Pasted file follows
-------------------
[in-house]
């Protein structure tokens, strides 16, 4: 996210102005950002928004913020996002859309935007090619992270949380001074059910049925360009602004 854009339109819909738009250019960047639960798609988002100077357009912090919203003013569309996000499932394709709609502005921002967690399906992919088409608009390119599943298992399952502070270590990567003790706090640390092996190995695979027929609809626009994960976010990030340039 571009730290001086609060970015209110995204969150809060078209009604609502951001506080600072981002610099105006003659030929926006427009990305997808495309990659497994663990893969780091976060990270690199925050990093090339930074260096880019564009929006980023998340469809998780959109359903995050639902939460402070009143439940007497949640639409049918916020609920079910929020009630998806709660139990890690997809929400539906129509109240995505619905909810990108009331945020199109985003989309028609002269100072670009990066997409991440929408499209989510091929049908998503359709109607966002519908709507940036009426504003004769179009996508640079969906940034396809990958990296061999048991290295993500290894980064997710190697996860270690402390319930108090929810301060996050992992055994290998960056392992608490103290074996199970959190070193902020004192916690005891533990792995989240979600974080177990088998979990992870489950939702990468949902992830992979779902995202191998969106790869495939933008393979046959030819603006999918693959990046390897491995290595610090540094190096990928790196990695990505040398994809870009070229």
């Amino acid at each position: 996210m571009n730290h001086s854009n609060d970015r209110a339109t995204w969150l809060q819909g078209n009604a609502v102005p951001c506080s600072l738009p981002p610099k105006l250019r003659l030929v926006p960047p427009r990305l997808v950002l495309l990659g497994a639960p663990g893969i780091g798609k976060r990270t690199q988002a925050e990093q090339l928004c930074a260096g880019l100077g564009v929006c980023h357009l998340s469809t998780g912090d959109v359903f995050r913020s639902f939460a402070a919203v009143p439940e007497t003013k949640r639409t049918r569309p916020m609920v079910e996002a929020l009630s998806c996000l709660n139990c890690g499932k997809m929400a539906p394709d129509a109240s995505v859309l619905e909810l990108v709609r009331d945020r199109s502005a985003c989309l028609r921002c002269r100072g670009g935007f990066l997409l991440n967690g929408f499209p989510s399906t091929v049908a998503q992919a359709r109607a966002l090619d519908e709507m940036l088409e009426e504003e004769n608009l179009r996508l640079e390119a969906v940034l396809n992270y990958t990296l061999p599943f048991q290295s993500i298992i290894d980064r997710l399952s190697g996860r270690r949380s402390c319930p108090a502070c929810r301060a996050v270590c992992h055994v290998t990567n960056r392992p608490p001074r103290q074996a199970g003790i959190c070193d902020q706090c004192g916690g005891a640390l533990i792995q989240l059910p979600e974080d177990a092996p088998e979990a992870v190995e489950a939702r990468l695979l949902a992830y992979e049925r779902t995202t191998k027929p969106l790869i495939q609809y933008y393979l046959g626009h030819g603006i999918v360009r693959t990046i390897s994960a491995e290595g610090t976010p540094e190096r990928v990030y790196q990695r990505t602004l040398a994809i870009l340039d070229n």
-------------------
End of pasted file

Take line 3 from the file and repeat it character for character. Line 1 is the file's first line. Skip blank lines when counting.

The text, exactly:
């Amino acid at each position: 996210m571009n730290h001086s854009n609060d970015r209110a339109t995204w969150l809060q819909g078209n009604a609502v102005p951001c506080s600072l738009p981002p610099k105006l250019r003659l030929v926006p960047p427009r990305l997808v950002l495309l990659g497994a639960p663990g893969i780091g798609k976060r990270t690199q988002a925050e990093q090339l928004c930074a260096g880019l100077g564009v929006c980023h357009l998340s469809t998780g912090d959109v359903f995050r913020s639902f939460a402070a919203v009143p439940e007497t003013k949640r639409t049918r569309p916020m609920v079910e996002a929020l009630s998806c996000l709660n139990c890690g499932k997809m929400a539906p394709d129509a109240s995505v859309l619905e909810l990108v709609r009331d945020r199109s502005a985003c989309l028609r921002c002269r100072g670009g935007f990066l997409l991440n967690g929408f499209p989510s399906t091929v049908a998503q992919a359709r109607a966002l090619d519908e709507m940036l088409e009426e504003e004769n608009l179009r996508l640079e390119a969906v940034l396809n992270y990958t990296l061999p599943f048991q290295s993500i298992i290894d980064r997710l399952s190697g996860r270690r949380s402390c319930p108090a502070c929810r301060a996050v270590c992992h055994v290998t990567n960056r392992p608490p001074r103290q074996a199970g003790i959190c070193d902020q706090c004192g916690g005891a640390l533990i792995q989240l059910p979600e974080d177990a092996p088998e979990a992870v190995e489950a939702r990468l695979l949902a992830y992979e049925r779902t995202t191998k027929p969106l790869i495939q609809y933008y393979l046959g626009h030819g603006i999918v360009r693959t990046i390897s994960a491995e290595g610090t976010p540094e190096r990928v990030y790196q990695r990505t602004l040398a994809i870009l340039d070229n």